The private company running the water system in Jenkinsville, a tiny Fairfield County town, was cited as one of the poster children for governments’ making poor deals to privatize public services.

Read the full report

In the Public Interest’s new report, “Out of Control: The Coast-to-Coast Failures of Outsourcing Public Services to For-Profit Corporations,” can be found at

In the Public Interest, a Washington-based nonprofit, released a report Wednesday that criticized more than a dozen contracts and privatization deals across the country.

The report noted that the Jenkinsville Water Company failed to pay state employee payroll taxes, lost millions of gallons of water, and could not account for more than $20,000. When residents and journalists submitted a Freedom of Information Act request a few years ago, the company refused to comply. S.C. Attorney General Alan Wilson advised they had to, but the company has refused.

That lack of transparency is just one type of problem that can tarnish a government’s decision to hire a private company to provide a public service, said Donald Cohen, executive director of In the Public Interest.

However, the report cited examples from New England to California, and Cohen said the issue does not have a partisan or regional theme.

“There’s been a general feeling, a general popular wisdom, that the private sector does things better than government. It’s just not true. There are businesses that do things well, and there are businesses that do things poorly with waste. There are governments that do things well. There are governments that do things poorly,” he said. “That’s not the issue. The issue is how we manage.”

Dr. Janice Fine, a labor studies professor at Rutgers University, said for-profit corporations often promise taxpayers to run public services better, faster and cheaper than government can, “but I can tell you many of these promises end up unfulfilled.”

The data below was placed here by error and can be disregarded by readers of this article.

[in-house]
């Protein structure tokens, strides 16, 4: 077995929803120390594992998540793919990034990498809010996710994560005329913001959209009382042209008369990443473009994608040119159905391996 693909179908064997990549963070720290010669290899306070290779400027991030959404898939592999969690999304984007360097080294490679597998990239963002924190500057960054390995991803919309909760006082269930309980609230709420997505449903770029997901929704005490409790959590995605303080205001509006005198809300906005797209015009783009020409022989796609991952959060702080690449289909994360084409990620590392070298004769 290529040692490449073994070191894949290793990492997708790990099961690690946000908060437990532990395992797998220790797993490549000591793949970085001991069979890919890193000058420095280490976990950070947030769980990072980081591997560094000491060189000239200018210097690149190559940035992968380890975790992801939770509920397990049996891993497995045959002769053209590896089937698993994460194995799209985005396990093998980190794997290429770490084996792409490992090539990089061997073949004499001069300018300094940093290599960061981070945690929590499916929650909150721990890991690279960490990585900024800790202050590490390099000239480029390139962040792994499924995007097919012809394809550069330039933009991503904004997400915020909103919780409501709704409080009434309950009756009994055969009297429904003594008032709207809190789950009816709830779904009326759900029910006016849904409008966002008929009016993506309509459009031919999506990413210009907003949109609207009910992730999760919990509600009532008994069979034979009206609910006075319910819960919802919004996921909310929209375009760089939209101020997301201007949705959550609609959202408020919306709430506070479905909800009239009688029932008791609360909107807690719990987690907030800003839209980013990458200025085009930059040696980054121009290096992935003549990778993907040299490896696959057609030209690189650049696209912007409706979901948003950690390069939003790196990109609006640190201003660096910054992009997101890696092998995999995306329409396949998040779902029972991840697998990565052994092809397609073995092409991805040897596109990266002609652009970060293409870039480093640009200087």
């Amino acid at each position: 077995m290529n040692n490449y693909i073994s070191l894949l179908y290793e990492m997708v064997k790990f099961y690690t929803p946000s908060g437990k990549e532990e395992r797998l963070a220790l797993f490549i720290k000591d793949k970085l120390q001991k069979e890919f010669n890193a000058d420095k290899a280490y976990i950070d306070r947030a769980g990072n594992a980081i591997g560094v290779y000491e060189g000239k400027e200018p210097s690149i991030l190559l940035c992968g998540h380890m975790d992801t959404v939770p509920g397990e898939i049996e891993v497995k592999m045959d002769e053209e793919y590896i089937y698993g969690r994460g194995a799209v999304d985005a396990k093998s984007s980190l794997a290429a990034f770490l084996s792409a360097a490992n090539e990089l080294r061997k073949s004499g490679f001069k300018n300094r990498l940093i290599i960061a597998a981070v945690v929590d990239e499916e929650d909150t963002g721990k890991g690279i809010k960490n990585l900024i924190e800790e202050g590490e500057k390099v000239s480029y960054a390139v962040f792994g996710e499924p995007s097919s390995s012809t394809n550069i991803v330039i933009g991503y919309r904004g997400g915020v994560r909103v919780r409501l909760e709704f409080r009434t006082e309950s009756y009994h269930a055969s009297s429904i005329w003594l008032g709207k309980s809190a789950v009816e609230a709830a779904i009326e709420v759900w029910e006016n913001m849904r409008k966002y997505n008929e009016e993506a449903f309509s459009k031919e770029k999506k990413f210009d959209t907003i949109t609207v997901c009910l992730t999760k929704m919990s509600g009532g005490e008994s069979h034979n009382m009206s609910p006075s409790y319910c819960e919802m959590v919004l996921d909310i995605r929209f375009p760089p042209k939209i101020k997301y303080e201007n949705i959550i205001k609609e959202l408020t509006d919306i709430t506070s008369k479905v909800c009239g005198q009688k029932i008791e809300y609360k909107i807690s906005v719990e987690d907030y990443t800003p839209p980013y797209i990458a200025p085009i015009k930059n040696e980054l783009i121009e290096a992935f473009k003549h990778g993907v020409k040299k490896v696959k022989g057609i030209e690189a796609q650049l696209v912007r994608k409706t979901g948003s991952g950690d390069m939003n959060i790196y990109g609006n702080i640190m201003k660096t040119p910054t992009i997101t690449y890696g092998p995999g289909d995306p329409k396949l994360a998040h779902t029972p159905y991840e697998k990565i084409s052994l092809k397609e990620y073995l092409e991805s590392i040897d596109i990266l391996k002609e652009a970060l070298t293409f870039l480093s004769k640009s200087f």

There was no other South Carolina example cited in the report, but there were a few others in the South.

The report noted an October 2013 Palm Beach Post investigation examined the costs of running private and public prisons from 2009-2012, using figures from the Florida Department of Corrections. It found that four of the state’s six privately-run prisons failed to meet a state requirement that they achieve at least a 7 percent cost savings for taxpayers. Three saved no money at all.

In Virginia, a long-term state contract penalizes Virginia taxpayers for increased carpooling on its high-occupancy express toll lanes around Washington.

The report noted if carpoolers in these lanes exceed 24 percent of the traffic, Virginia has to reimburse the contractor — unless it already has made $100 million in profits, “even though carpooling accomplishes important public goals of cutting commute time and reducing pollution and congestion.”

The report concludes with advice to government of how to ensure these contracts properly deal with transparency, accountability, shared prosperity and competition.

“We’re not against government contracting,” Cohen added. “It’s been done since the beginning of time. It will continue to be done. We just want it done well.”

Reach Robert Behre at 937-5771.